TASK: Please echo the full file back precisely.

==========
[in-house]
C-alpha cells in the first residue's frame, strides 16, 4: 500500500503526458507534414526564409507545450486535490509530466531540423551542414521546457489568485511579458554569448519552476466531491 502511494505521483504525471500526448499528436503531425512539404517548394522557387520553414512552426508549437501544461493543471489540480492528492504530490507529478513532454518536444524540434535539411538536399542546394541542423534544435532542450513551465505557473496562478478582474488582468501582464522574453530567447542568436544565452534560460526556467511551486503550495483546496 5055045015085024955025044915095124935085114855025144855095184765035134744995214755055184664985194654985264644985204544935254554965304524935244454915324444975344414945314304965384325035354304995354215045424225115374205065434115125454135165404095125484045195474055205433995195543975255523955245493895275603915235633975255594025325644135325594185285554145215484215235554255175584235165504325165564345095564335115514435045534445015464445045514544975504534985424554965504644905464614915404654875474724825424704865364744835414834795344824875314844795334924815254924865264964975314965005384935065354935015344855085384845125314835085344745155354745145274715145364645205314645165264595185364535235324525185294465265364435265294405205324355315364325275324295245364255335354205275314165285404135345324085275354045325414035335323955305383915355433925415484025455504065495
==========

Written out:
[in-house]
C-alpha cells in the first residue's frame, strides 16, 4: 500500500503526458507534414526564409507545450486535490509530466531540423551542414521546457489568485511579458554569448519552476466531491 502511494505521483504525471500526448499528436503531425512539404517548394522557387520553414512552426508549437501544461493543471489540480492528492504530490507529478513532454518536444524540434535539411538536399542546394541542423534544435532542450513551465505557473496562478478582474488582468501582464522574453530567447542568436544565452534560460526556467511551486503550495483546496 5055045015085024955025044915095124935085114855025144855095184765035134744995214755055184664985194654985264644985204544935254554965304524935244454915324444975344414945314304965384325035354304995354215045424225115374205065434115125454135165404095125484045195474055205433995195543975255523955245493895275603915235633975255594025325644135325594185285554145215484215235554255175584235165504325165564345095564335115514435045534445015464445045514544975504534985424554965504644905464614915404654875474724825424704865364744835414834795344824875314844795334924815254924865264964975314965005384935065354935015344855085384845125314835085344745155354745145274715145364645205314645165264595185364535235324525185294465265364435265294405205324355315364325275324295245364255335354205275314165285404135345324085275354045325414035335323955305383915355433925415484025455504065495